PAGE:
The reputation of the undersea explorer Jacques Cousteau has sprung a few leaks in recent years. But his achievement in bringing the glories and mysteries of the briny deep to a wide global audience still stands as solid as any underwater mountain range. So the appeal by Cousteau's widow, Francine, for the French government to mark the centenary of the filmmaker's birth next month by re-floating his ship, the Calypso (which sank in Singapore harbour in 1996) is a worthy one.
The cultural value of the vessel, which Cousteau used when filming his greatest work, including the pioneering The Silent World, is clear. But there is a practical value too. So much of what goes on in the oceans remains poorly understood by the scientific community. If the Calypso were to be refurbished with mini-submarines, as Ms Cousteau intends, it could continue its valuable work of mapping the world beneath the oceans.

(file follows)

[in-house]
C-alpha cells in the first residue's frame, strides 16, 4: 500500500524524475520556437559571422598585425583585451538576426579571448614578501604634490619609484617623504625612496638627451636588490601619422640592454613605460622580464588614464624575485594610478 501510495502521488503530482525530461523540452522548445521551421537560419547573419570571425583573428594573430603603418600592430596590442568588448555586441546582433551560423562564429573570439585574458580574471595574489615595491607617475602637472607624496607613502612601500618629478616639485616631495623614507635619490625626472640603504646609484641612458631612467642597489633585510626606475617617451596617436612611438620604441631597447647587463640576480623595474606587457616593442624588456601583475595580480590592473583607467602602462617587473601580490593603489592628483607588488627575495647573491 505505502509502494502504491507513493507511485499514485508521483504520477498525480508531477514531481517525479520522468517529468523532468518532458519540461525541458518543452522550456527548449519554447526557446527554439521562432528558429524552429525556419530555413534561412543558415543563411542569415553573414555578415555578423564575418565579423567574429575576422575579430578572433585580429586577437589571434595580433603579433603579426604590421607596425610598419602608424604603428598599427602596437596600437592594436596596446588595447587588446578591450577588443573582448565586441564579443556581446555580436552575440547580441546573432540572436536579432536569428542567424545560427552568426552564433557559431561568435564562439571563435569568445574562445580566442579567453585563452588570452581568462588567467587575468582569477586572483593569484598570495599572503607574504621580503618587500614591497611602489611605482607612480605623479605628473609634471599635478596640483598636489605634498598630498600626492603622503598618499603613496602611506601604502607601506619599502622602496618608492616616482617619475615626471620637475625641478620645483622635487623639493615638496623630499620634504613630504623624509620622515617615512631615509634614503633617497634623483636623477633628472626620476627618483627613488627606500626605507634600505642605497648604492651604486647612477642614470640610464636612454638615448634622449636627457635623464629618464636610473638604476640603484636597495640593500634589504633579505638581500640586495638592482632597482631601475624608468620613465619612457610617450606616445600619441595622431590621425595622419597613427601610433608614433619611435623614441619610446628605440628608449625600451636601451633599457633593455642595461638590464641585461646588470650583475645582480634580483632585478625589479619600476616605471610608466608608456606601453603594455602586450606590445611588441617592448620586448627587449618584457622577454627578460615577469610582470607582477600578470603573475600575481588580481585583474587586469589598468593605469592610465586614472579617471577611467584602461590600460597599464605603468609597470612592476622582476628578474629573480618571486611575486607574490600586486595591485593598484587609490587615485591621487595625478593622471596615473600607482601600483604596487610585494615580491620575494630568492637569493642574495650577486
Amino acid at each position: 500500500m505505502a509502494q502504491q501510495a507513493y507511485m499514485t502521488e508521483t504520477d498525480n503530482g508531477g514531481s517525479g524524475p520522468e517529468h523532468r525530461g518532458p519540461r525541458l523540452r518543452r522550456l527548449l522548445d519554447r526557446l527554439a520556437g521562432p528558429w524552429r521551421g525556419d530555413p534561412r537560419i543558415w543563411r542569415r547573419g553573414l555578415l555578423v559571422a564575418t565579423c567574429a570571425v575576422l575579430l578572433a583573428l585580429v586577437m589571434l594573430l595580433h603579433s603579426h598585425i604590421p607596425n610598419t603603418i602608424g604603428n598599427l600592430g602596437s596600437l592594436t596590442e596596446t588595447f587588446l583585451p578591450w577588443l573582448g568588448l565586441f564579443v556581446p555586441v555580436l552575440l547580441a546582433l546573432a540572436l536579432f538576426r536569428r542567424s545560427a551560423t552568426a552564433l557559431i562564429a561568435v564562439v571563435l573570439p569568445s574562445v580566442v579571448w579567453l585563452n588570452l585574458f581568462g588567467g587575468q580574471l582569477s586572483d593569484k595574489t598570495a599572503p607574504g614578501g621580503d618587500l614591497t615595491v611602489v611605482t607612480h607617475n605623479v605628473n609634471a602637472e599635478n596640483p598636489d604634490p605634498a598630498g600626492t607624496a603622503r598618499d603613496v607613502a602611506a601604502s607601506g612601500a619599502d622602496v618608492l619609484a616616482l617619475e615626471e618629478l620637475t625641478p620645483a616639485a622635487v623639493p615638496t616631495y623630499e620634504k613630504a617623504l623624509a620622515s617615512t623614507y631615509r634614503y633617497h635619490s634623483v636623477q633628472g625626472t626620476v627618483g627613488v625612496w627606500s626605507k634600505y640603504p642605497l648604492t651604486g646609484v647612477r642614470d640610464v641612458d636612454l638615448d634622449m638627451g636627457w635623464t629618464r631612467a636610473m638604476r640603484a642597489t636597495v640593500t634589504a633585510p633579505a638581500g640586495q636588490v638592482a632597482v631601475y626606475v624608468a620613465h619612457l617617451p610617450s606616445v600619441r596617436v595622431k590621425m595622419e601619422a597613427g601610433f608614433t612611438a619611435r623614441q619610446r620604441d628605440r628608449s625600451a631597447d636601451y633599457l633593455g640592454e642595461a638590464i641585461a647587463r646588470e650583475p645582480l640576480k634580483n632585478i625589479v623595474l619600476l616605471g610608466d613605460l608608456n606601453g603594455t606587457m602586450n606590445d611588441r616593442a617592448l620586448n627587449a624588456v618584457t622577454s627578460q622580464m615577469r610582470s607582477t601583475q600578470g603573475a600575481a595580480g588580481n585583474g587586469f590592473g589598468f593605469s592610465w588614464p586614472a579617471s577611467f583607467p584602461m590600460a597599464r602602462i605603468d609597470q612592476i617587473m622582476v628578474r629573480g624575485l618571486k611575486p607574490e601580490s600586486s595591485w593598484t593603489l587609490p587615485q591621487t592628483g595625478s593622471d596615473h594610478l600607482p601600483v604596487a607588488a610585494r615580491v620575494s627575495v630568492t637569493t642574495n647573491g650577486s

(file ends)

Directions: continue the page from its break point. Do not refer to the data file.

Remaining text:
The estimated price of the project – at £6.6m – is not cheap. But with "les Anglo-Saxons" currently presiding over such an oceanic mess in the Gulf of Mexico the French government surely has something approaching a patriotic duty to resurrect the Calypso.